You could also make mention of j = σE. This is a generalization of "Ohm's Law" -- and you can mention that 1) it's a vector equation in j and E and 2) sometimes the conductivity σ is a tensor. Elementary students don't need to know what vectors, tensors, or electric fields are, of course, but you can at least mention that this equation captures the interesting case where the current density may not be in the same direction as the applied electric field. This does happen, for example in anisotropic crystals.

    Another point that can be made is that if you make sensitive voltage measurements with your voltmeter across a resistor, you'll see that the voltage fluctuates. Thus, experimentally, you have to acknowledge that the voltage isn't even constant. Nor, either, is the current. This could warrant a sentence about thermal noise and its effect on e.g. resistance measurement.

    So, there are lots of things that can be discussed in relation to the fundamental experimental observations about resistors in parallel or series.

    SullivanTrainingSystems, I think you asked your question in good faith. You got a response that wasn't to your liking and you reacted back. It's hard to know what another poster's intentions were in written conversation because we lack diction, body language, etc. I recommend that if you get a response that affronts you, just ignore it and calmly continue pursuing you original topic, explaining more if you think people aren't understanding your question. If there really was an attack on what you said, your most powerful response is to ignore it and the wind goes right out of the attack's sails. Remember, there's no chip on your shoulder unless you put it there. Or, to put it another way, there's no peeing contest unless both members want to pee. :)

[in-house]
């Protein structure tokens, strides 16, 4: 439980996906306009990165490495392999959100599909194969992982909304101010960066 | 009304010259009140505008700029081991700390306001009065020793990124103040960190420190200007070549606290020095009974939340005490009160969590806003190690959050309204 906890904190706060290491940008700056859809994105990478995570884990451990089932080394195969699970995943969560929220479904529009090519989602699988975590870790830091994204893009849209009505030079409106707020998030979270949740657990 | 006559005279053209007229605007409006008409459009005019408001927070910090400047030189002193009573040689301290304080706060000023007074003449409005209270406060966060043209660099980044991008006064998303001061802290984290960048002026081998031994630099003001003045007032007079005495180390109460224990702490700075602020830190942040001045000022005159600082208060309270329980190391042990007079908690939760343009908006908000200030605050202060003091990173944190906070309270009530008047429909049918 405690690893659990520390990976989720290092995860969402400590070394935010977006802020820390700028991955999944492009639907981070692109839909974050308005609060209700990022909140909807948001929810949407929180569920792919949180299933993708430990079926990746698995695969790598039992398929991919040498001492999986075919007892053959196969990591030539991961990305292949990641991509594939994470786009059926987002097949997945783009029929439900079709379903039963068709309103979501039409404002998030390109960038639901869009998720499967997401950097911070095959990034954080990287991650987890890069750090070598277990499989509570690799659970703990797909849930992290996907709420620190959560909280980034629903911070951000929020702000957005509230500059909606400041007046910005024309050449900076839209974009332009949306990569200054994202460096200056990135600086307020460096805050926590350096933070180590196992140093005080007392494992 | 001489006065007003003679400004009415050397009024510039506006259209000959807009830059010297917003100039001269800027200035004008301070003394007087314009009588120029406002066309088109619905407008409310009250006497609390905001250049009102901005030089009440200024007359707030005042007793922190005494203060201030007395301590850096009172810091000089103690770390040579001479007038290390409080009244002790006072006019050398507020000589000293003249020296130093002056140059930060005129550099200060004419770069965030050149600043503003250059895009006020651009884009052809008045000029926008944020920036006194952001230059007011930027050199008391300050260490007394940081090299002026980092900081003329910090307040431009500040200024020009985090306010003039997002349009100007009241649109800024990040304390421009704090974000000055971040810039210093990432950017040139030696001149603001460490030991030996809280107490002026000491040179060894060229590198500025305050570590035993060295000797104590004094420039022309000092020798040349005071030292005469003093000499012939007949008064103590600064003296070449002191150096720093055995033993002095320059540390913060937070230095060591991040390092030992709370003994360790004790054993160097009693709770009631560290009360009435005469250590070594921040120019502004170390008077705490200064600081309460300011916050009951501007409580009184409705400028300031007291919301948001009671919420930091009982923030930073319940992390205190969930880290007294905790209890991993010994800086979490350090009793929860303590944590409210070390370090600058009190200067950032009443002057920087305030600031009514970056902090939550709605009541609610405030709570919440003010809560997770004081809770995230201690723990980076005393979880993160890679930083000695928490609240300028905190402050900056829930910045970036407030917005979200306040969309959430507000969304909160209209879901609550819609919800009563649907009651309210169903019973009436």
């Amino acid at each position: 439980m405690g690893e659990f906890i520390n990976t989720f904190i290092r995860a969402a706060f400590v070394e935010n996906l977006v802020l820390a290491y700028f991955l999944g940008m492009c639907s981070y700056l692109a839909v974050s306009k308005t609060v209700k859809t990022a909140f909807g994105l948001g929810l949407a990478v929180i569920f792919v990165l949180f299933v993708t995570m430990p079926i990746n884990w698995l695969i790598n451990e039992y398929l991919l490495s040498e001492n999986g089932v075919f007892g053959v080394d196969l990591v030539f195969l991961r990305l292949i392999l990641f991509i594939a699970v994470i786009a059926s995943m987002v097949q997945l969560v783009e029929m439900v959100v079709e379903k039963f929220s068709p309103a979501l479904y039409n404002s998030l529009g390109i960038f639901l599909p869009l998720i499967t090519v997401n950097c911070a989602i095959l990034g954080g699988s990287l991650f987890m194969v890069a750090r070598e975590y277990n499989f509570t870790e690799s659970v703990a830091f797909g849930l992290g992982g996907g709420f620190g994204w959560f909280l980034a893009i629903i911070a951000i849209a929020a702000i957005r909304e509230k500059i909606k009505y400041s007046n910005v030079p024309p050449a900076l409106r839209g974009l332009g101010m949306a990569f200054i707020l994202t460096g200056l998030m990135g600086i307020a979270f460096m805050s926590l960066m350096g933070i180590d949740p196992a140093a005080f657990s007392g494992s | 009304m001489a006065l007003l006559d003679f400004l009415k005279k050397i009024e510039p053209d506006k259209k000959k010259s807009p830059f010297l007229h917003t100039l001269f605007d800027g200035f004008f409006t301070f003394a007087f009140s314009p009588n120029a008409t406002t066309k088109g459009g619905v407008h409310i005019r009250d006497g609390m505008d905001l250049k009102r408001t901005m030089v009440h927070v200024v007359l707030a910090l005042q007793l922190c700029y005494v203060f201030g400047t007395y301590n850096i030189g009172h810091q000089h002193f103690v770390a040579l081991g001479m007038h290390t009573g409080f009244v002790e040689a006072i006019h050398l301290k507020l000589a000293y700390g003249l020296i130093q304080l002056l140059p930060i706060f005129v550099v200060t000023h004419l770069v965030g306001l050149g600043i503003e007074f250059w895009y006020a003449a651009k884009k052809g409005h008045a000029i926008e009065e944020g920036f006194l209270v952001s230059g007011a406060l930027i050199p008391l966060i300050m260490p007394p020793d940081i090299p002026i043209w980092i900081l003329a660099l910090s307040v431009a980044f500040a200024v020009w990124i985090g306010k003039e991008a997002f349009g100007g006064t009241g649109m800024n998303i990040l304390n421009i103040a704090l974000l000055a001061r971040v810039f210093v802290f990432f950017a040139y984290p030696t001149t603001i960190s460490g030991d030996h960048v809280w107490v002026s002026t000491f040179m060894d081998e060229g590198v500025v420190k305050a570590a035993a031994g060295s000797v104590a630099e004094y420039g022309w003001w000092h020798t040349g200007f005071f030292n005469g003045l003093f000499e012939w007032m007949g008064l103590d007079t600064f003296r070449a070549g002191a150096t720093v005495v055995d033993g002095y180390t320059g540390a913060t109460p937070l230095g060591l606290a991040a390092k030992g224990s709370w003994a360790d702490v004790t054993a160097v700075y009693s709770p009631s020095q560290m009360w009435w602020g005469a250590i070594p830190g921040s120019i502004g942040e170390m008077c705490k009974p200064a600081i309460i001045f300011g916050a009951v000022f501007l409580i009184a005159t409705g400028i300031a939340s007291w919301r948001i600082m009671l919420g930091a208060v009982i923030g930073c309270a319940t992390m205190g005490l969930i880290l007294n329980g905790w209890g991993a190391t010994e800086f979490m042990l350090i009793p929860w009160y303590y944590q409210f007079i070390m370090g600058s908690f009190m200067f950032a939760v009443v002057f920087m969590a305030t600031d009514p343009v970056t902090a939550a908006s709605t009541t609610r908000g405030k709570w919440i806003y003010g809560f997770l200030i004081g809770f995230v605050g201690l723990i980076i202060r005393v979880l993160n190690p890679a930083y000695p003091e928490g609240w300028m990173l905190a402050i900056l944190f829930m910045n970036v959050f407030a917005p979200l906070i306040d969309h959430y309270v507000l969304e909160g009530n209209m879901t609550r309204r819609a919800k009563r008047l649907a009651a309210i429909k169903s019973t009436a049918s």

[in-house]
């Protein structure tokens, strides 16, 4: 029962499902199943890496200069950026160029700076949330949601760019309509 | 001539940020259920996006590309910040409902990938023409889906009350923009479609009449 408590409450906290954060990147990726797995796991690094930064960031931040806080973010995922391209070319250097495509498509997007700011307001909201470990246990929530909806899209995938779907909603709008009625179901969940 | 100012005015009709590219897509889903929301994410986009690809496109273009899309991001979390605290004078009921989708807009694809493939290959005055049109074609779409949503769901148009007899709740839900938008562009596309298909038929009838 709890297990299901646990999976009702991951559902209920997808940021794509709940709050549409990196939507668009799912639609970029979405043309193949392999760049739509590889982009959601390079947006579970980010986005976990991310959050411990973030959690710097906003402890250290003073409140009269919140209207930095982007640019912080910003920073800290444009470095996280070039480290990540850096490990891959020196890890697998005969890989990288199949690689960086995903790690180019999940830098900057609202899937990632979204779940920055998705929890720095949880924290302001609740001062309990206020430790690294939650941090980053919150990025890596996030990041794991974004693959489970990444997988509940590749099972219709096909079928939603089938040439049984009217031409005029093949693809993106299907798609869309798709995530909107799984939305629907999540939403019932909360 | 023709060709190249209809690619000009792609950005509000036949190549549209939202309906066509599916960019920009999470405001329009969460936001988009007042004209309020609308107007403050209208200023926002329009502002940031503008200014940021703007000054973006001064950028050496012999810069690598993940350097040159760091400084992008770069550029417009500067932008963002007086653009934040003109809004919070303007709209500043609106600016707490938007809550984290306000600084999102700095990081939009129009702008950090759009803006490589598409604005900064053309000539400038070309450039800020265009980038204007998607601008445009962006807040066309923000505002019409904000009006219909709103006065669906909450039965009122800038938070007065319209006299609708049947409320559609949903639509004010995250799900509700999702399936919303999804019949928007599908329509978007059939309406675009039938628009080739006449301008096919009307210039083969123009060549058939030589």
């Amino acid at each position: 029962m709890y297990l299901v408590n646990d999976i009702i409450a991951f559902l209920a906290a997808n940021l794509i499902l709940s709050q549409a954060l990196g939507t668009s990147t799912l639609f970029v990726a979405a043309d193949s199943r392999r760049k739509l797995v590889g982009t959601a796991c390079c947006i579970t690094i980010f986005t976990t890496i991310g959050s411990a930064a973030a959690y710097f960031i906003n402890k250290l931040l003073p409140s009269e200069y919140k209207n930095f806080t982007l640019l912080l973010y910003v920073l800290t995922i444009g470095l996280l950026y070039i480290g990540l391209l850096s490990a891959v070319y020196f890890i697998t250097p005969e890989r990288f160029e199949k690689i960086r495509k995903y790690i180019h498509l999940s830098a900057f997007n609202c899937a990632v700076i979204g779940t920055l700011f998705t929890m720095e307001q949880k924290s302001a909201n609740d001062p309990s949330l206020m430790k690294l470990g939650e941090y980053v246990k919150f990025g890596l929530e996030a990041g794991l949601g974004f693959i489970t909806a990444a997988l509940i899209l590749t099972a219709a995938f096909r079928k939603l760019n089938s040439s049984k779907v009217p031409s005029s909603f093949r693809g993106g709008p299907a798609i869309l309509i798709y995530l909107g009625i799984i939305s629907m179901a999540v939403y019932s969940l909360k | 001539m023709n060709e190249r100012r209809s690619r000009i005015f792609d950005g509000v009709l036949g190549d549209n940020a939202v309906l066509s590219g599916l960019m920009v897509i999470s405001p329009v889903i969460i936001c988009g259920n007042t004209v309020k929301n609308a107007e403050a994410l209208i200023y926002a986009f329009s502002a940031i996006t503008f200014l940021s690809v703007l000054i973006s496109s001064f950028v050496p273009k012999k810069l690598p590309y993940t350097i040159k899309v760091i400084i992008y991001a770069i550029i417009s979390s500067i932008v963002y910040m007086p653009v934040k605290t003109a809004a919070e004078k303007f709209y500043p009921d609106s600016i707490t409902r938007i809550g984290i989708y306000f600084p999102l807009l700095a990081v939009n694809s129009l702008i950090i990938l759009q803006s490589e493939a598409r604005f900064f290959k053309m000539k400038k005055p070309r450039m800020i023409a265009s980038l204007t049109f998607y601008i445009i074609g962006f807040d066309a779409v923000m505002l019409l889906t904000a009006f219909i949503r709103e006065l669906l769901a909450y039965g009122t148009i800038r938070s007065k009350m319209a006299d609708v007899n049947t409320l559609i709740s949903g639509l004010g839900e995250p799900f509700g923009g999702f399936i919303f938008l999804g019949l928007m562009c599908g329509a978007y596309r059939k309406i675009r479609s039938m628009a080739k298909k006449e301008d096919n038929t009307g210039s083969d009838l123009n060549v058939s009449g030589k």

15. studiot

    AAC Fanatic!

    Nov 9, 2007
    Good Golly Gosh,

    What a truly profound statement. I take my hat off to you sir!
  16. zgozvrm

    Active Member

    Oct 24, 2009
    I think this is what you are looking for...

    With 2 parallel resistances R_1 and R_2, we know that the voltage across each is E, therefore the current through them is I_1=\frac{E}{R_1} and I_2=\frac{E}{R_2}.

    We know that the 2 currents I_1 and I_2 must add to the total current I_t. I_t = I_1 + I_2

    We also know that there is some equivalent resistance R_t that is equal to the parallel combination of R_1 and R_2. The current through this equivalent resistance must have current I_t = \frac{E}{R_t}

    Therefore, we have I_t=\frac{E}{R_t}=I_1 + I_2

    But I_1=\frac{E}{R_1} and I_2=\frac{E}{R_2}